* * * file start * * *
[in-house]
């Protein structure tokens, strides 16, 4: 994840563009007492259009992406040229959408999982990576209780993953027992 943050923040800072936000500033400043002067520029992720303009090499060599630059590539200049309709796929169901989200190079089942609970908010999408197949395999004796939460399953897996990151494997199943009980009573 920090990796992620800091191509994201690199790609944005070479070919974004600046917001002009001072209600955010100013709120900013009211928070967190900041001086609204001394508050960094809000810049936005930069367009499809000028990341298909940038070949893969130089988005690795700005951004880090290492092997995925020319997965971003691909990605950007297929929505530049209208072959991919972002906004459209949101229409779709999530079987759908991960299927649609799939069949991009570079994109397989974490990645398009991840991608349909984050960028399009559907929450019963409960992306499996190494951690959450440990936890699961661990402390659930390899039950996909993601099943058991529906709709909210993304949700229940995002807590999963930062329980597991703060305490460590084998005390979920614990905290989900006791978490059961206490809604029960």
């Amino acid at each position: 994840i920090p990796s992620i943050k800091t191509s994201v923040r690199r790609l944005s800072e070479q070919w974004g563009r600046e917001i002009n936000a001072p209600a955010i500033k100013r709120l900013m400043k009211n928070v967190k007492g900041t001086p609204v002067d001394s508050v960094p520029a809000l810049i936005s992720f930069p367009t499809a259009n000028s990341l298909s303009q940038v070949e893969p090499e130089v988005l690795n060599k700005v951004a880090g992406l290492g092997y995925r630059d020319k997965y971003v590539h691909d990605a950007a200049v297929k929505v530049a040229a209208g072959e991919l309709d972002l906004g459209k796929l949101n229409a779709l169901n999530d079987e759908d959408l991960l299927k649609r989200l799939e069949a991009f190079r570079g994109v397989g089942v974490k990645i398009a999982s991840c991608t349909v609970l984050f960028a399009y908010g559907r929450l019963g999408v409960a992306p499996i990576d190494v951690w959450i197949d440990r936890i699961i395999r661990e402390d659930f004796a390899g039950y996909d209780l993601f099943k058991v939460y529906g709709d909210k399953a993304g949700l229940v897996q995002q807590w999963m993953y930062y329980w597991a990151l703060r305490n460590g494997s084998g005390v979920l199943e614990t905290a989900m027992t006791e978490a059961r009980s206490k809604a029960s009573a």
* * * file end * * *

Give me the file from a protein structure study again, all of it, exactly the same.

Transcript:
[in-house]
């Protein structure tokens, strides 16, 4: 994840563009007492259009992406040229959408999982990576209780993953027992 943050923040800072936000500033400043002067520029992720303009090499060599630059590539200049309709796929169901989200190079089942609970908010999408197949395999004796939460399953897996990151494997199943009980009573 920090990796992620800091191509994201690199790609944005070479070919974004600046917001002009001072209600955010100013709120900013009211928070967190900041001086609204001394508050960094809000810049936005930069367009499809000028990341298909940038070949893969130089988005690795700005951004880090290492092997995925020319997965971003691909990605950007297929929505530049209208072959991919972002906004459209949101229409779709999530079987759908991960299927649609799939069949991009570079994109397989974490990645398009991840991608349909984050960028399009559907929450019963409960992306499996190494951690959450440990936890699961661990402390659930390899039950996909993601099943058991529906709709909210993304949700229940995002807590999963930062329980597991703060305490460590084998005390979920614990905290989900006791978490059961206490809604029960």
């Amino acid at each position: 994840i920090p990796s992620i943050k800091t191509s994201v923040r690199r790609l944005s800072e070479q070919w974004g563009r600046e917001i002009n936000a001072p209600a955010i500033k100013r709120l900013m400043k009211n928070v967190k007492g900041t001086p609204v002067d001394s508050v960094p520029a809000l810049i936005s992720f930069p367009t499809a259009n000028s990341l298909s303009q940038v070949e893969p090499e130089v988005l690795n060599k700005v951004a880090g992406l290492g092997y995925r630059d020319k997965y971003v590539h691909d990605a950007a200049v297929k929505v530049a040229a209208g072959e991919l309709d972002l906004g459209k796929l949101n229409a779709l169901n999530d079987e759908d959408l991960l299927k649609r989200l799939e069949a991009f190079r570079g994109v397989g089942v974490k990645i398009a999982s991840c991608t349909v609970l984050f960028a399009y908010g559907r929450l019963g999408v409960a992306p499996i990576d190494v951690w959450i197949d440990r936890i699961i395999r661990e402390d659930f004796a390899g039950y996909d209780l993601f099943k058991v939460y529906g709709d909210k399953a993304g949700l229940v897996q995002q807590w999963m993953y930062y329980w597991a990151l703060r305490n460590g494997s084998g005390v979920l199943e614990t905290a989900m027992t006791e978490a059961r009980s206490k809604a029960s009573a």